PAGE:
The business landscape of the 21st century is characterised by rapid change brought about due to technological, economic, political and social changes. It is no longer the case that the managers and employees of firms in this decade can look forward to more of the same every year. In fact, the pace of change is so rapid and the degree of obsolescence if organisations resist change is so brutal that the only way out for many firms is to change or perish. In this context, it becomes critical that organisations develop the capabilities to adapt and steer change in their advantage.
It goes without saying that “he who rejects change is the architect of decay and the only human institution that rejects progress is the cemetery.” With this axiom in mind, it is critical to understand that unless change is actively embraced, organisations in the 21st century risk obsolescence.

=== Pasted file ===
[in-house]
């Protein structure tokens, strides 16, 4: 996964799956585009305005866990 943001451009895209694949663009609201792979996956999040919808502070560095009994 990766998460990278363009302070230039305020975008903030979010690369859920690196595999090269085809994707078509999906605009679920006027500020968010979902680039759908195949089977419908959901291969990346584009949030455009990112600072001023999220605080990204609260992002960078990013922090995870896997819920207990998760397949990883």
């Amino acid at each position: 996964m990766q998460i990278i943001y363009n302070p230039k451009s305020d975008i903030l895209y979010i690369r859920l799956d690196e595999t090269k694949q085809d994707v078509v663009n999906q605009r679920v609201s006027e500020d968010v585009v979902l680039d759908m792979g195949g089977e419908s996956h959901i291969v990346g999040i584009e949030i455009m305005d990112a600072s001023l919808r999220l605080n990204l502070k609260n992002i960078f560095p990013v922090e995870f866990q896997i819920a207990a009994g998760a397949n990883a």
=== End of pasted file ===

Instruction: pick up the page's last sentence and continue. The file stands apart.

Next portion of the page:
A well-defined change management process can help in mitigating risks related with the people side. If this aspect is ignored, it might result in increase in the overall costs, decline in productivity as well as employee motivation and increase in the absenteeism level and employee attrition. Hence, it improves the overall preparedness of the management and the decision-making authorities in understanding the need for managing change, the key processes involved in it and in understanding the operational technicalities connected with it.
Planned change if effectively implemented can be beneficial in terms of controlling costs, minimizing risks, reducing the stress and anxiety by controlling uncertainties. It helps in setting up new milestones, establishing objectives, defining priorities and identifying the limitations for driving excellence in new initiatives.